ECON411. Econ of Labor & Discrmntn

Economic analysis of labor markets, including issues of labor supply and demand, wage determination, unemployment, job search, education, and other human capital investments. Emphasis will be placed on the analysis of data on labor market outcomes relative to ethnicity and gender. Theories of discrimination will be addressed. Policy issues and programs such as minimum wage, comparable worth pay programs, and affirmative action will be discussed. Prerequisite: ECON 217. 3 credits.

ECON413. Intrntl Financial Markets

This course will analyze the key financial markets and instruments that facilitate trade and investment activity on a global scale. The scope of this class includes two area: first, the economics determinants of prices, price changes, and price relationships in the major financial markets; and second, the policy issues that result for private enterprises and government policymakers. Prerequisite: ECON 308 or FINA 350. 3 credits.

ECON414. Econometrics and Forecasting

Introduction to the basic concepts used in economic data analysis. Emphasis is on applications of linear regression techniques to analyze common empirical problems in economics, business, and government. Forecasting techniques that are commonly used by economists will be covered. Students will receive hands-on experience in data collection, computer software, and project design. Prerequisites: ECON 217, 218, and MATH 301; and senior status; or permission of instructor. 3 credits. WR and SP.

ECON416. Thinking Strategically: Game T

Thinking Strategically: Applied Game Theory- This course examines decision-making in an interdependent environment. Often choices are difficult to make because there are other active decision makers whose choices interact with each other. Such situations are known as "games" and this course explores the science behind these games. Knowledge of game theory will give students an advantage in such strategic settings. The course will cover simultaneous and sequential games, games of perfect and incomplete information, and one period and multi-period games. Prerequisite: ECON 217. 3 credits.

ECON417. Econ Growth,Devlpmt,Publ Polic

Patterns of economic growth across countries and over time will be analyzed, and the stylized facts of growth uncovered. Both exogenous and endogenous growth models will be introduced and carefully analyzed, with their public policy implications highlighted. Traditional and current policy issues such as population growth, financial markets, education, technological change & innovation, and trade will be emphasized. This course emphasizes the applicability of growth theories to real world issues. Prerequisites: ECON 217, ECON 218 and MATH 301. 3 credits.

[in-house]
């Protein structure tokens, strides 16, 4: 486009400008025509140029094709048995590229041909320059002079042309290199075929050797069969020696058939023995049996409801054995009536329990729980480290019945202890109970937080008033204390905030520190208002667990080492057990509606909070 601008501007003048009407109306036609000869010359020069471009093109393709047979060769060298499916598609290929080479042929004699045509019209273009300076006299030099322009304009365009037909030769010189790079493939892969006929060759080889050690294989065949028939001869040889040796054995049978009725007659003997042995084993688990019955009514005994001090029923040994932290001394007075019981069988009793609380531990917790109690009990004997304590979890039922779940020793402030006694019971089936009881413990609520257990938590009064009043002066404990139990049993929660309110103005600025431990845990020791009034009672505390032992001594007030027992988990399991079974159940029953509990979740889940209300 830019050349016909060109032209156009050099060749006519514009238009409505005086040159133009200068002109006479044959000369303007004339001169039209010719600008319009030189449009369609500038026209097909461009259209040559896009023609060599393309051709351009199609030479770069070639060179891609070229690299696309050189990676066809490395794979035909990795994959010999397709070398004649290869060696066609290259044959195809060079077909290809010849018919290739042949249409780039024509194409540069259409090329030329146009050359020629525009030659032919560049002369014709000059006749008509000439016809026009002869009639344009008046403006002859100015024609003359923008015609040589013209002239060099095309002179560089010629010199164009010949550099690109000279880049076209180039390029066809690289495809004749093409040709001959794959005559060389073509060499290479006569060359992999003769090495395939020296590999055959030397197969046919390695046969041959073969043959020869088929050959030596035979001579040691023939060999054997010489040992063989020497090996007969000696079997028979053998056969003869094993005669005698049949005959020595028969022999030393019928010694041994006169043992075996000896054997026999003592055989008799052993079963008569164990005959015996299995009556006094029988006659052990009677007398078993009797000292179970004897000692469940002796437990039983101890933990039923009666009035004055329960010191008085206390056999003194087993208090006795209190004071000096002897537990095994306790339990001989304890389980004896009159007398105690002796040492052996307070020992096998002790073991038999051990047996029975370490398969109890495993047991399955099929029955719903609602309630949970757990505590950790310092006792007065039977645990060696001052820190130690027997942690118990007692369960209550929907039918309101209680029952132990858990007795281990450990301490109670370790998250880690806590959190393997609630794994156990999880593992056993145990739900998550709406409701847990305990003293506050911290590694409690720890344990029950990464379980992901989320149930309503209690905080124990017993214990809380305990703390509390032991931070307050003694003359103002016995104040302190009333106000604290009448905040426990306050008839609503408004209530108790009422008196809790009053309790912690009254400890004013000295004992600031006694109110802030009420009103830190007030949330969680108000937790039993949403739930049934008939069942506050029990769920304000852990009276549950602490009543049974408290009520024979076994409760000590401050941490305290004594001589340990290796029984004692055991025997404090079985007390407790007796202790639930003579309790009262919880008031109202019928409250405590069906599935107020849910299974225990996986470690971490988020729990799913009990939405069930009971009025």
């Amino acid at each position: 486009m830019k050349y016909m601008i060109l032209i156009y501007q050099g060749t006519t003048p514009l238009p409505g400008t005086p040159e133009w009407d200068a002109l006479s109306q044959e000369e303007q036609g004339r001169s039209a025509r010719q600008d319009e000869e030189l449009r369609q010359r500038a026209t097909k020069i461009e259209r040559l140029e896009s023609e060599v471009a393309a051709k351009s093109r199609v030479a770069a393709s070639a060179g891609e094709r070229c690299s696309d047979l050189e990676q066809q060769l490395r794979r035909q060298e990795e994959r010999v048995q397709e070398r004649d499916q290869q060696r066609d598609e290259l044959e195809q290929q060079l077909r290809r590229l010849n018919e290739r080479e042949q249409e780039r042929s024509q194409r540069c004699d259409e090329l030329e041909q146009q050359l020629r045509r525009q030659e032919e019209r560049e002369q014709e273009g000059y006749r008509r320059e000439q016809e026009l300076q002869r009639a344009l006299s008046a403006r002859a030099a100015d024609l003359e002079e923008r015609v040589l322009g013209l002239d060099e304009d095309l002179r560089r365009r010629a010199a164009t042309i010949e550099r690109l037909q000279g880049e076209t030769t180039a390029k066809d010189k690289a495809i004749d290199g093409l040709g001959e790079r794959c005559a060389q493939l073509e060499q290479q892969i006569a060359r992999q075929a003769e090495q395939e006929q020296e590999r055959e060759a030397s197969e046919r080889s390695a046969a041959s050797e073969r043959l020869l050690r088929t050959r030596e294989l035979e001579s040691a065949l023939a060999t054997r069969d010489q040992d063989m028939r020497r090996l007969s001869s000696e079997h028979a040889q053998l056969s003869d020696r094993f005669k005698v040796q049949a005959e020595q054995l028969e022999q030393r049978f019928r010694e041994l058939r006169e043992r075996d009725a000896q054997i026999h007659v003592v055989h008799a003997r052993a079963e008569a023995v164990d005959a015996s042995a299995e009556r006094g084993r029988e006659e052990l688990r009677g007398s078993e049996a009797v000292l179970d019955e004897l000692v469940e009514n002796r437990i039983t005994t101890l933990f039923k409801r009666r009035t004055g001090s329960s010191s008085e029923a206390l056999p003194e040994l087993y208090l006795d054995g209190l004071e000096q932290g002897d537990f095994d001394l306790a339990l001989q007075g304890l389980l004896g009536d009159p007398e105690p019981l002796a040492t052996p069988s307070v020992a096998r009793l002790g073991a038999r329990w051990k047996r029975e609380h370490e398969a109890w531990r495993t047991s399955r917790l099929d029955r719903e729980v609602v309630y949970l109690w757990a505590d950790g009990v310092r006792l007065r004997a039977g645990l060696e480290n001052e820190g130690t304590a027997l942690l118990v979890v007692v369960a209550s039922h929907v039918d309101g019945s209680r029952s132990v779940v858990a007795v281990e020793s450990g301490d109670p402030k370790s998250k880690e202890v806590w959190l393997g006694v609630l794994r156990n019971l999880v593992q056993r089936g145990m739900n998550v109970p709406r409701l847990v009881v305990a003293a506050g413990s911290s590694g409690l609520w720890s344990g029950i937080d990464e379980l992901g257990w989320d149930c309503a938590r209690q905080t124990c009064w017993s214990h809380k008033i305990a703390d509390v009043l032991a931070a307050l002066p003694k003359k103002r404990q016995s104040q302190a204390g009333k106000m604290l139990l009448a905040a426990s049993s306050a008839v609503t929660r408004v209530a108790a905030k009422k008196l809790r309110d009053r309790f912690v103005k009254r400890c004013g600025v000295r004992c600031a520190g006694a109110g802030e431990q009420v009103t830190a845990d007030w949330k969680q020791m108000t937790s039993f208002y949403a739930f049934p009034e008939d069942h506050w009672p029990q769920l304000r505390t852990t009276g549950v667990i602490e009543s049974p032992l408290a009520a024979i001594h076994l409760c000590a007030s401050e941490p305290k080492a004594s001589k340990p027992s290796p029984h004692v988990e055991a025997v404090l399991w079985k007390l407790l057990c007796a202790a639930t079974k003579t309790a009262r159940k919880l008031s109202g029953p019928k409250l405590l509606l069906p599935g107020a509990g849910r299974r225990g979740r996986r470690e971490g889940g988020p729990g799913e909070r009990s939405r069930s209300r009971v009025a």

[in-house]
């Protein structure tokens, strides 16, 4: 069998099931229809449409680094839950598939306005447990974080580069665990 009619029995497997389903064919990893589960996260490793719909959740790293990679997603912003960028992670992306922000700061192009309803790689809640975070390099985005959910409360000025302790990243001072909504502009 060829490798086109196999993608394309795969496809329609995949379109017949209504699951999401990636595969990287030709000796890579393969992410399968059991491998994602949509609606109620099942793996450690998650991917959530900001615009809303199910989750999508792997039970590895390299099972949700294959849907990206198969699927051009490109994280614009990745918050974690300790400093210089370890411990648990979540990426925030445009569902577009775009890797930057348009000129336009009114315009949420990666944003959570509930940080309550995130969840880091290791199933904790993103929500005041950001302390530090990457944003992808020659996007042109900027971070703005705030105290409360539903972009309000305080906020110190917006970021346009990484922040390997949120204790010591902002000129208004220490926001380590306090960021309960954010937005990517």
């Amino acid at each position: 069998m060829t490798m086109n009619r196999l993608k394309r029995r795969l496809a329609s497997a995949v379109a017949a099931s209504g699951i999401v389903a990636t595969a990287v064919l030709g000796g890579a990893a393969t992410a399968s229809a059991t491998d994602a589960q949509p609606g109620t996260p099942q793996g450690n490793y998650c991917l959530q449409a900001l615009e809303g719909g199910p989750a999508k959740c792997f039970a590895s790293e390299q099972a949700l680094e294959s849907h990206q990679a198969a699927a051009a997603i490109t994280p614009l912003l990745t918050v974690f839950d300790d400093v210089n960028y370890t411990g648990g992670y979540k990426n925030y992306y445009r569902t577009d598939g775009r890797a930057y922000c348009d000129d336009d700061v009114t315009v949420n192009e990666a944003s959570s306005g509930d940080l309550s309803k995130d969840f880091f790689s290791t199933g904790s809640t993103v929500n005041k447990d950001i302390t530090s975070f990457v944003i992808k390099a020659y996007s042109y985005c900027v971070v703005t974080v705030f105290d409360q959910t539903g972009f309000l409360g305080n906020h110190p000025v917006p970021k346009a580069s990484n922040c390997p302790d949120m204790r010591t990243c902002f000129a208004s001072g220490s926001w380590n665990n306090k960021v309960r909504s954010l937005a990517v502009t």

ECON461. Senior Seminar

This course is designed as a seminar for senior level economics students and centers around the development of a semester-long original econometrics project. Technical writing and oral presentations are emphasized. The Senior Exit Examination is administered as part of this course. 3 credits. Prerequisites: Cumulative and Major GPA of 2.33 or greater; ECON 317, 318, 319; a C- or better in ECON 414, and ENGL 319. (ECON 318 and 319 may be taken concurrently with ECON 461.) WR. SP.

ECON490. Independent Study:Economics

This is an individually designed course that allows the student to pursue advanced topics in specific areas of economics. Prerequisites: Senior standing and permission of instructor. 1-3 credits

ECON492. Internship: Economics

An on-the-job learning experience designed to give students an opportunity to apply their technical and professional skills and to observe organizations in action. Prerequisites: Cumulative GPA of 2.33 or greater, 60 credits, declared business or economics major, a declared concentration, MANG 391, and permission of internship director. 2-3 credits per internship placement; limited to a maximum of 6 credits. Fulfills General Education Goal 14.

ECON495. Special Topics

Selected topics in economics. The topics may vary from semester to semester. May be repeated for credit when topics change. 1-3 credits.

ECON498. Honors Research Economics

Students conduct research in economics under the direction of a faculty member and the Senior Honors Research Committee. 3 credits.

ECON499. Honors Research in Economics

Students conduct research in economics under the direction of a faculty member and the Senior Honors Research Committee. 3 credits.